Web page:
Rapper and preacher, Catholic then Muslim, Abd al Malik, leader of the NAP group, has long lived in contradiction. In his book May Allah bless France! , he tells his personal, musical and spiritual journey. Interview.Audrey Dupont
Rapper and Sufi
Born in 1975 in Paris, Abd Al Malik spent his early childhood in Brazzaville, Congo. After the divorce of his parents in 1981, his mother and siblings settled in Strasbourg, in the sensitive district of Neuhof. From 1994 to 2000, leader of the group rap NAP (New African Poets), he reaches the notoriety with the albums The rascal releases a record (Night & Day), The End of the world (BMG), Inside of us (BMG). In 2004, he released his first solo album, The Face-to-Face Hearts (Universal Music), whose last piece, May Allah bless France! , is also the title of his book published by Albin Michel at the origin of the eponymous film released in 2014. Several solo albums follow one another until 2015, release of Scarifications ([PIAS] Le Label).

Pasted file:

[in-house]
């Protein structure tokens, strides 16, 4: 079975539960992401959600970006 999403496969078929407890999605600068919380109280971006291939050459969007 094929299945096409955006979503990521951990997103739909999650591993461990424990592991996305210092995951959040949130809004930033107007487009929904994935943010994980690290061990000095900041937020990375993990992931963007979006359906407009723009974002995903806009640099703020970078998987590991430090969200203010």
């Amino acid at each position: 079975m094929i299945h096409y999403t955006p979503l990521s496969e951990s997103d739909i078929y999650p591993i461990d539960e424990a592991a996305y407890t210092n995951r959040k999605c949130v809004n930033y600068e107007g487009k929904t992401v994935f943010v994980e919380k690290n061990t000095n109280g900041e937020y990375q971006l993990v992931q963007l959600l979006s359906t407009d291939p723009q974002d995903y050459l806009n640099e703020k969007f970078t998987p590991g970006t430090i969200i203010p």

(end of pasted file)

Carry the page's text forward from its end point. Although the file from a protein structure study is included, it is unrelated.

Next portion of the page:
Younger already, you were in spiritual search. How do you explain the precocity of your quest?
Abd al Malik : I was immersed in Catholicism. My parents were very religious. I accompanied my mother to Mass, I prepared my communion. I was even a choirboy! It was my mother who, on a daily basis, showed me that spirituality was essential, natural.
Yet you have chosen Islam. In what way did Catholicism not meet your expectations?
Abd al Malik : I could not grasp the notion of Trinity. I did not understand how it could feed me everyday. I asked lots of questions to religious, to my teachers of catechism. Their answers did not satisfy me. I talked to my brother. He lent me books on Islam. And these readings echoed in me. The vision of Christ as a prophet was, intellectually, more coherent for me in relation to the notion of monotheism.